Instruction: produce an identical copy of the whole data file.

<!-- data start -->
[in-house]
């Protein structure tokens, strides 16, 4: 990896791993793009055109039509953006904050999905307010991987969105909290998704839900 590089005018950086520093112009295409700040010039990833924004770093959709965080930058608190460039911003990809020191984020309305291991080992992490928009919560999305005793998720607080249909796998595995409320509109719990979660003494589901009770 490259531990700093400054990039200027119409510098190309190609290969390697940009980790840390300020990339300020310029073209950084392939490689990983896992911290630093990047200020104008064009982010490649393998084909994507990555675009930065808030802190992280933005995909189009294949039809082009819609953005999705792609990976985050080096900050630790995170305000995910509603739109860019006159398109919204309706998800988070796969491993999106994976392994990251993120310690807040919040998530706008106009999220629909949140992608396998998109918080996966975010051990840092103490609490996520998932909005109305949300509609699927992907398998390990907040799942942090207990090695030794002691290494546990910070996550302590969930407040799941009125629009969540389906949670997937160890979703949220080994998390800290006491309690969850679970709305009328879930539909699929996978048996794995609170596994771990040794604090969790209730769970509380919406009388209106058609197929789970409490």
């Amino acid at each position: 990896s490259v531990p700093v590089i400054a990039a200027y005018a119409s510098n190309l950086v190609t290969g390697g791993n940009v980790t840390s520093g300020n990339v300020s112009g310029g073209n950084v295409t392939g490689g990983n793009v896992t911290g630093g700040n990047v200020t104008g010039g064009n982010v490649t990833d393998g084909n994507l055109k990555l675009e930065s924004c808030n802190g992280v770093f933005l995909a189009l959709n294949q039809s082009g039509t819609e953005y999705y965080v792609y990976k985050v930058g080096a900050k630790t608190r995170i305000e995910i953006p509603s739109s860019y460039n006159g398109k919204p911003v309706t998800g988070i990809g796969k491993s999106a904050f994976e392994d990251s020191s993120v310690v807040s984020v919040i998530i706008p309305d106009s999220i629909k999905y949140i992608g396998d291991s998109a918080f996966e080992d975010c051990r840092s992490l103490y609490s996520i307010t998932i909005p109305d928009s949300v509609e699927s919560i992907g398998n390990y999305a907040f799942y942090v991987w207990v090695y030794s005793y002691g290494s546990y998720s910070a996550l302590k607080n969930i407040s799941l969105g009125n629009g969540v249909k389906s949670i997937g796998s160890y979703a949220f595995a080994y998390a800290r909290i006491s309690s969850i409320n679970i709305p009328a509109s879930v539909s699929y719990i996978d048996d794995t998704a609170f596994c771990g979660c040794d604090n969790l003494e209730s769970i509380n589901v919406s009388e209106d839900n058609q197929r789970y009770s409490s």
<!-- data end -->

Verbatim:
[in-house]
């Protein structure tokens, strides 16, 4: 990896791993793009055109039509953006904050999905307010991987969105909290998704839900 590089005018950086520093112009295409700040010039990833924004770093959709965080930058608190460039911003990809020191984020309305291991080992992490928009919560999305005793998720607080249909796998595995409320509109719990979660003494589901009770 490259531990700093400054990039200027119409510098190309190609290969390697940009980790840390300020990339300020310029073209950084392939490689990983896992911290630093990047200020104008064009982010490649393998084909994507990555675009930065808030802190992280933005995909189009294949039809082009819609953005999705792609990976985050080096900050630790995170305000995910509603739109860019006159398109919204309706998800988070796969491993999106994976392994990251993120310690807040919040998530706008106009999220629909949140992608396998998109918080996966975010051990840092103490609490996520998932909005109305949300509609699927992907398998390990907040799942942090207990090695030794002691290494546990910070996550302590969930407040799941009125629009969540389906949670997937160890979703949220080994998390800290006491309690969850679970709305009328879930539909699929996978048996794995609170596994771990040794604090969790209730769970509380919406009388209106058609197929789970409490």
């Amino acid at each position: 990896s490259v531990p700093v590089i400054a990039a200027y005018a119409s510098n190309l950086v190609t290969g390697g791993n940009v980790t840390s520093g300020n990339v300020s112009g310029g073209n950084v295409t392939g490689g990983n793009v896992t911290g630093g700040n990047v200020t104008g010039g064009n982010v490649t990833d393998g084909n994507l055109k990555l675009e930065s924004c808030n802190g992280v770093f933005l995909a189009l959709n294949q039809s082009g039509t819609e953005y999705y965080v792609y990976k985050v930058g080096a900050k630790t608190r995170i305000e995910i953006p509603s739109s860019y460039n006159g398109k919204p911003v309706t998800g988070i990809g796969k491993s999106a904050f994976e392994d990251s020191s993120v310690v807040s984020v919040i998530i706008p309305d106009s999220i629909k999905y949140i992608g396998d291991s998109a918080f996966e080992d975010c051990r840092s992490l103490y609490s996520i307010t998932i909005p109305d928009s949300v509609e699927s919560i992907g398998n390990y999305a907040f799942y942090v991987w207990v090695y030794s005793y002691g290494s546990y998720s910070a996550l302590k607080n969930i407040s799941l969105g009125n629009g969540v249909k389906s949670i997937g796998s160890y979703a949220f595995a080994y998390a800290r909290i006491s309690s969850i409320n679970i709305p009328a509109s879930v539909s699929y719990i996978d048996d794995t998704a609170f596994c771990g979660c040794d604090n969790l003494e209730s769970i509380n589901v919406s009388e209106d839900n058609q197929r789970y009770s409490s």